After the Texas race, Bagnaia said that the situation now is like in 2022, when he struggled at the start of the season. Two years ago, Bagnaia won the fifth round, the Spanish Grand Prix, by effectively aero-blocking Fabio Quartararo for the whole distance, and then fixed his problems with the Desmosedici GP22 the day after in the official Jerez test.

With Spain next up, and with an official test scheduled for the day after once again, the four days MotoGP spends in Andalusia at the end of the month could prove pivotal to the season, and particularly to the title credentials of Bagnaia, who is already 30 points behind Martin.

Good races are still possible

Ducati’s issues, Acosta’s brilliance, and Vinales’ comeback all made for an excellent MotoGP race at the Circuit of the Americas. Four different riders - Acosta, Martin, Marquez, and Vinales - led the race. This came after a lights-to-flag win in the Sprint the day before that was representative of the racing MotoGP had seen until that point.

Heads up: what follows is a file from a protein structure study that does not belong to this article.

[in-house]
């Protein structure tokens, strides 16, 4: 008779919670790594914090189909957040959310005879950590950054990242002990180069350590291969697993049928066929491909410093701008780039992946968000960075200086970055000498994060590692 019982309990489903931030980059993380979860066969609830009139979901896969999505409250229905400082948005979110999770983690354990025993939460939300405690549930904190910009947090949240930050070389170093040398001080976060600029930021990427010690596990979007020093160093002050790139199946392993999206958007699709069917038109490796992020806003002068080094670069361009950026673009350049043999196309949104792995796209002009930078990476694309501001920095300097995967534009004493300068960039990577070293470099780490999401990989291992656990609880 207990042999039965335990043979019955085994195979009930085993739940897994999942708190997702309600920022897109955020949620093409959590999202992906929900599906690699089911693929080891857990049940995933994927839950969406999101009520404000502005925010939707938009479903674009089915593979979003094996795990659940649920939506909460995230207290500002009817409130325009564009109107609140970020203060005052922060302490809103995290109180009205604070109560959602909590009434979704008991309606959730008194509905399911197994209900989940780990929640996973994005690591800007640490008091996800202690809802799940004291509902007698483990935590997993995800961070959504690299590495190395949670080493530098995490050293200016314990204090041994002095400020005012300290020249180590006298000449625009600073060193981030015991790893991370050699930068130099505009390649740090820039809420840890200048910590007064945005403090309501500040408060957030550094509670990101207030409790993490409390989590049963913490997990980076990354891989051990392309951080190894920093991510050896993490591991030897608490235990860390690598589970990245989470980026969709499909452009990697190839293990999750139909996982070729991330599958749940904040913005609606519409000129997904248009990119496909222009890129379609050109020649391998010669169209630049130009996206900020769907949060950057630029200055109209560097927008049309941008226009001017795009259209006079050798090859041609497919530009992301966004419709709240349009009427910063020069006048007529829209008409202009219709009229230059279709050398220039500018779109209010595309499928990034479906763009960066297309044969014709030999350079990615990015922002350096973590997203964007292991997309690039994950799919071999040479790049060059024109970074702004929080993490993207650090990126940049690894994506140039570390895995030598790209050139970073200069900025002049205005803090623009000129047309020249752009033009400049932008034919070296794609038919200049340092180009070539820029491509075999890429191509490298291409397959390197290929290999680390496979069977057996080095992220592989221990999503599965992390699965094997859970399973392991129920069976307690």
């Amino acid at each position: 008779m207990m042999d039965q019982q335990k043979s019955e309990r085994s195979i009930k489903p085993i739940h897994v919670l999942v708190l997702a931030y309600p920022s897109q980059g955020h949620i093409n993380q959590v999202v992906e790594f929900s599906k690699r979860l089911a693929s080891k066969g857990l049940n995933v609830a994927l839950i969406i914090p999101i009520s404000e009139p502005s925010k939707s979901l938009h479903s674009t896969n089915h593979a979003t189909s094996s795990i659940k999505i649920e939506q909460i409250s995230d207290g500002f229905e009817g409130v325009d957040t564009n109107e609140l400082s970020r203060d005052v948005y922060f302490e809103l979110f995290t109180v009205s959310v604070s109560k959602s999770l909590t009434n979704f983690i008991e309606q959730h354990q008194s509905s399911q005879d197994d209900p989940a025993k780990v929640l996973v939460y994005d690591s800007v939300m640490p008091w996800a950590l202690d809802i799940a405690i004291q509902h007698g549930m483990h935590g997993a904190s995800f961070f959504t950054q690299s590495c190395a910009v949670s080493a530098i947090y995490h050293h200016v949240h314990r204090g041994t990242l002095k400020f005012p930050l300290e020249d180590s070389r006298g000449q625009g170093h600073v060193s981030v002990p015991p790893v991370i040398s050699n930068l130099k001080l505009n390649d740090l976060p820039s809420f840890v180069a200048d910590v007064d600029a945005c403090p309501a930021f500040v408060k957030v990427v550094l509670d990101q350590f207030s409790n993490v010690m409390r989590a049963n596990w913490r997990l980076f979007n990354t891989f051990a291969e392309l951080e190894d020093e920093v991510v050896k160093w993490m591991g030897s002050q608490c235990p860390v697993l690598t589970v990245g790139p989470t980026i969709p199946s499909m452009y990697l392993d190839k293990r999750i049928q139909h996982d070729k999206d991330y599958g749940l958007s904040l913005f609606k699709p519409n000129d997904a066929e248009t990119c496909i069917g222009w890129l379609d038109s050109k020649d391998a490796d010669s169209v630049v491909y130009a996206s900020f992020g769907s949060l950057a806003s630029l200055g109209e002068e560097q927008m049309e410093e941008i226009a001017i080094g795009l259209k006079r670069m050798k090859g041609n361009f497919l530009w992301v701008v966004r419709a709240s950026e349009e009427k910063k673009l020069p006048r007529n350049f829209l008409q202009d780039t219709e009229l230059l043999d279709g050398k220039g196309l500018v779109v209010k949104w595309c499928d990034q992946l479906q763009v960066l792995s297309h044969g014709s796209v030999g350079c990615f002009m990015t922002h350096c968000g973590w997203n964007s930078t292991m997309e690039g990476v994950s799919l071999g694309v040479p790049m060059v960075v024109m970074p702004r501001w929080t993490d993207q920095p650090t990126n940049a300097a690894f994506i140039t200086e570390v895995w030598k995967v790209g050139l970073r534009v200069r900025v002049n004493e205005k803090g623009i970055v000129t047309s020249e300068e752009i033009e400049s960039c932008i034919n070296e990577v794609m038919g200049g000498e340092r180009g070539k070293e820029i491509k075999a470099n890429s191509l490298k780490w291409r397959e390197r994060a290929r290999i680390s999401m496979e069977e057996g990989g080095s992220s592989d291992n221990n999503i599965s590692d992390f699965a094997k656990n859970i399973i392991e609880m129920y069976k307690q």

After the Sprint in the US, the only lead change to happen after the first lap of a race in MotoGP this year had happened when Bagnaia went off-track in the middle of the Portuguese Sprint.

Given all the dull racing we’ve endured, it had started to feel inevitable. The Grand Prix of the Americas, though, was MotoGP more or less at its best, and proof that good racing is still possible in the age of downforce aerodynamics and ride height devices.

There were a few reasons for that. 

Firstly, if Vinales had started on Sunday as he did on Saturday, the Grand Prix would have been as much a non-event as the Sprint. 

Second, for once there was a split in tyre choice, with the Ducati riders choosing the soft, and others choosing the medium. This meant that the soft-compound runners were trying to manage the pace to conserve tyre life, while those with the medium were able to be more aggressive: nobody in the race was more aggressive than Acosta or Vinales, and yet they arrived at the end of the race with more grip than anyone else. 

Thirdly, the track layout is diverse enough to allow the riders to use the different strengths of their different packages: the high-energy Martin was exceptional in the left-to-right first sector; Acosta was particularly strong in the final part of the hard braking zones at turns 1, 11, 12, and 20; and Vinales was able to make use of the Aprilia’s ground effect fairing through the triple-right-hander of turns 16, 17, and 18. 

All of that meant there was enough parity for the riders to be able to manufacture passing opportunities, which simply wasn’t the case in either Lusail or Portimao. 

Will this be the case in Jerez? Only time will tell.